View Full Version : Increasing hip injuries from excess leg strength?
06-01-2009, 10:07 PM
NY Times article here. (http://www.nytimes.com/2009/06/01/sports/01hips.html?em)
It notes an (admittedly anecdotal) rise in hip injuries among athletes of all ages, and offers a few theories on the cause:
- Excess leg strength
- Kids participating in serious sports/conditioning work younger and younger ages, before their bones have properly developed
- Steroid usage (though this seemed to be the least likely culprit)
Anyone have any thoughts about this? My gut reaction is the "excess leg strength" argument is pretty specious, but I don't know enough about S&C to say one way or the other.
06-01-2009, 10:24 PM
More like...... if you have stronger hips you're probably moving faster or lifting heavier weights or hitting harder (football, etc) which means there's OBVIOUSLY a bigger potential for bigger injuries.
06-02-2009, 06:08 AM
Gambetta commented on this article on his blog and makes a valid point, "I believe the following quote from the article explains the increase of hip injuries in athletes today. Chris Powers nails it: “It’s not like workouts have changed all of a sudden; it doesn’t explain it,” said Christopher Powers, an associate professor of biokinesiology at the University of Southern California. “People and doctors are just more aware of it diagnostically. We’ve always had hip problems; now we are just finding it better.” I might add finding it better because we ate looking for it.
06-02-2009, 06:54 AM
I don't know anything about baseball but I do know that in cricket bowlers have incredibly high rates of osteoarthritis in their knees and hips due to the high impact force and torque that occurs when they plant their foot at the end of the run up and release the ball. Athletes are getting bigger and stronger so they're putting more stress on their joints leading to more damage.
It could also be that these days kids with a talent for a sport are doing too much sports specific training instead of the more natural movements ie. running, jumping, climbing etc that kids did in the past which may have had some protective effect through increased kinesthetic awareness and of course the earlier they start to specialize in their sport the earlier any damage is going to show up.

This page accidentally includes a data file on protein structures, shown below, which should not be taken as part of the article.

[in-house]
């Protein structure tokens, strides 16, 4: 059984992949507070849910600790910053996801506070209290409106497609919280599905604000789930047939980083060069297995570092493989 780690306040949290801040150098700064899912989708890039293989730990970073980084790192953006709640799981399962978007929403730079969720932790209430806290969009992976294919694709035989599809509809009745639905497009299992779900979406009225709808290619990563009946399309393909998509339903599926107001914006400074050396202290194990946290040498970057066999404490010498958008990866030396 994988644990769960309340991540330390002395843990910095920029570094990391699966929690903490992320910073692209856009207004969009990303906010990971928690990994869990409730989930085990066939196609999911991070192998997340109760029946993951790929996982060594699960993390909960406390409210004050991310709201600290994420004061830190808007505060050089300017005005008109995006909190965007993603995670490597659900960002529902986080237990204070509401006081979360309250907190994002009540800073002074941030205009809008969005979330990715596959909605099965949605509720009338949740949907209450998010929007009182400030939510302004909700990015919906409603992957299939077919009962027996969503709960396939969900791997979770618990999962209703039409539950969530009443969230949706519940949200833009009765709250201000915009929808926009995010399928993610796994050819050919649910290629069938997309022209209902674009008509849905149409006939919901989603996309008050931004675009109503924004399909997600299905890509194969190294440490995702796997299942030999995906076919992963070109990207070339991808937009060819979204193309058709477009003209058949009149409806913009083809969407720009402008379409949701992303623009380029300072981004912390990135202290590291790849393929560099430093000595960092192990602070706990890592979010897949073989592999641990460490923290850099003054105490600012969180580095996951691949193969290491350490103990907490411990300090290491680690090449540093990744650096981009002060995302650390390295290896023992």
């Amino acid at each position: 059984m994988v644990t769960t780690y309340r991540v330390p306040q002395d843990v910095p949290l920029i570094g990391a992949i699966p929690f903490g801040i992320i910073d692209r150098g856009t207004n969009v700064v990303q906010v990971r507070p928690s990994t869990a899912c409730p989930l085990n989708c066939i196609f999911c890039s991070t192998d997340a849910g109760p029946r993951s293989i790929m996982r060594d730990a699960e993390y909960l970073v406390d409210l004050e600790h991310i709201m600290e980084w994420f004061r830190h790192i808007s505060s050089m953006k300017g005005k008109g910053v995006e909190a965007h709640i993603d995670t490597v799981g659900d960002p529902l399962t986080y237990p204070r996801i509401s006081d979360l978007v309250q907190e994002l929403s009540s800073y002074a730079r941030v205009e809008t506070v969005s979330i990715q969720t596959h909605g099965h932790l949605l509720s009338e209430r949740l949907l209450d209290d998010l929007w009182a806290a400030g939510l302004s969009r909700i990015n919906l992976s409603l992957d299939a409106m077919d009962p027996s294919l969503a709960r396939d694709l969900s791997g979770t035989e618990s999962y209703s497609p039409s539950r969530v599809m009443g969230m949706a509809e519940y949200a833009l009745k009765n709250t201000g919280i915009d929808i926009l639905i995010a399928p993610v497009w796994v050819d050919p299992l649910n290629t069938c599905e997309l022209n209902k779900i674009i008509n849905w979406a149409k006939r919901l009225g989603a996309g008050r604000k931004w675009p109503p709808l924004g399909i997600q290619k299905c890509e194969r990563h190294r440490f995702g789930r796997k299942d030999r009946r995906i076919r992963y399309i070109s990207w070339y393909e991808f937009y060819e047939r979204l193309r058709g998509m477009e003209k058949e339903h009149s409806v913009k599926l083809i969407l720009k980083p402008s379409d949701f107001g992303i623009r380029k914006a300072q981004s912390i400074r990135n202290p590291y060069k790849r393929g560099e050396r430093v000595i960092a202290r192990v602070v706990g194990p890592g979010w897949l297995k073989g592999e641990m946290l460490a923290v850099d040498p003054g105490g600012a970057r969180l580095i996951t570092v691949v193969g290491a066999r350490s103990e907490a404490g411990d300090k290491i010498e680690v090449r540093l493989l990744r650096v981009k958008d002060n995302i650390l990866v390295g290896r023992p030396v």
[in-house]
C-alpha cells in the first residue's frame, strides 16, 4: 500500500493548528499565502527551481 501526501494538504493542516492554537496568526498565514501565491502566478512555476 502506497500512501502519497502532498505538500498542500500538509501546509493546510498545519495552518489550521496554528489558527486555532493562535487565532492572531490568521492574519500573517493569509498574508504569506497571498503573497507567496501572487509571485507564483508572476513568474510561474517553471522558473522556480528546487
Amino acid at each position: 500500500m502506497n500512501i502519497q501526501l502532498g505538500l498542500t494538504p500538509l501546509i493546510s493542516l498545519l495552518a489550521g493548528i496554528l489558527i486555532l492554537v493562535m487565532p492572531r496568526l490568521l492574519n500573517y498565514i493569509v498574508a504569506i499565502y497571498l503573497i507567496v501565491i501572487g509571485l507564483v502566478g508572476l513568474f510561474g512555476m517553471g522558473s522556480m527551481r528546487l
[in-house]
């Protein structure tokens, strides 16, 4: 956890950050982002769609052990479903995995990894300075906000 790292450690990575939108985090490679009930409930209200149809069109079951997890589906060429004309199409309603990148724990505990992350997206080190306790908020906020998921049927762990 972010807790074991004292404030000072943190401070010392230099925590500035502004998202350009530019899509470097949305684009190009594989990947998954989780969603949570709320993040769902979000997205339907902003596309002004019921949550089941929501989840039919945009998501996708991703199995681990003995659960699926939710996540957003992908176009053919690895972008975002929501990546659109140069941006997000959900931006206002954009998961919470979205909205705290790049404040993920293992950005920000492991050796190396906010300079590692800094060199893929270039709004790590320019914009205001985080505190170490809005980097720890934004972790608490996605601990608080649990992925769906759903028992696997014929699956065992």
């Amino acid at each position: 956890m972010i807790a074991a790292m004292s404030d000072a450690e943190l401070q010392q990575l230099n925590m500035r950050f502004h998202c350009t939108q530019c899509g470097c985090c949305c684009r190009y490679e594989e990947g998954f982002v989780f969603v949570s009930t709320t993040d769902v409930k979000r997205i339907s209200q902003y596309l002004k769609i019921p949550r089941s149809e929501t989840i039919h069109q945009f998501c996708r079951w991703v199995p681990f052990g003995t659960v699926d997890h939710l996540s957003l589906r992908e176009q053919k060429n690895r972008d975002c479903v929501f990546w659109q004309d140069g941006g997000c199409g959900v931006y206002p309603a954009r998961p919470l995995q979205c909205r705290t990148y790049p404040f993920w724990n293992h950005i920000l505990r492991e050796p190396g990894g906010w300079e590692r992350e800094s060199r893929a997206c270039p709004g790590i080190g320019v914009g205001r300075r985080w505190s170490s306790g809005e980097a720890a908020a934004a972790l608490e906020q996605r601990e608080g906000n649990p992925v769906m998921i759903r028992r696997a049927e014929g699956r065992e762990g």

06-02-2009, 07:53 AM
I'd guess higher levels of imbalanced strength across the joint, combined with poor flexibility and even worse mobility (something the hip joint needs in spades). That and magnesium, vit. D, and other nutrient deficiencies.
Too much sports specialization is a huge culprit, what Darryl said, not enough natural movements when people are younger OR older. Most young athletes these days have trouble getting their hams to their butts in a squat with their heels on the floor. This spells disaster later.
I don't think it is just better diagnostics...have you seen how poorly people move in general these days? It is frightening, and only getting worse.
06-02-2009, 09:38 AM
Absolutely! My gal & I have a Sunday ritual where we make tea and walk down to the bike/walk/jogging path and play various people watching games. The strangest thing if you do this for awhile is how STRANGE it is when someone comes jogging/walking/running by looking well & happy & fluid- folks shoulders are foreward, elbows locked to their sides, no arm movement to speak of...very sad. Plus they all look like they are suffering. Doc told them to exercise, when what they needed to do was play & relearn how to use their bodies...
06-02-2009, 02:43 PM
What does crappy S&C focus on to "prevent" ACL injuries? If it is machine-based quad extensions and hamstring curls, maybe they have a point.
Otherwise, I'm in agreement with Gambetta.
06-02-2009, 11:43 PM
Cressey talks about this article in his newsletter (http://ericcressey.com/newsletter157.html).
06-03-2009, 05:53 PM
Great article by Eric as usual.
09-12-2009, 05:42 AM
The more powerful a body becomes, the greater the potential for incredible physical output and also injury. Sometimes the statistics, studies, and other variables relating the information collection process get in the way of common sense.
09-12-2009, 09:15 PM
Oh yeah, don't forget to figure in the abysmal posture of kids these days (and adults too). Working out for hours in a week is nothing compared to crappy alignment the rest of the hours of their lives.
Posture is huge, I'm learning. Very, very few take it seriously enough. It's not something that training muscles with exercises fixes, it's a long term, constantly-correcting type of thing.
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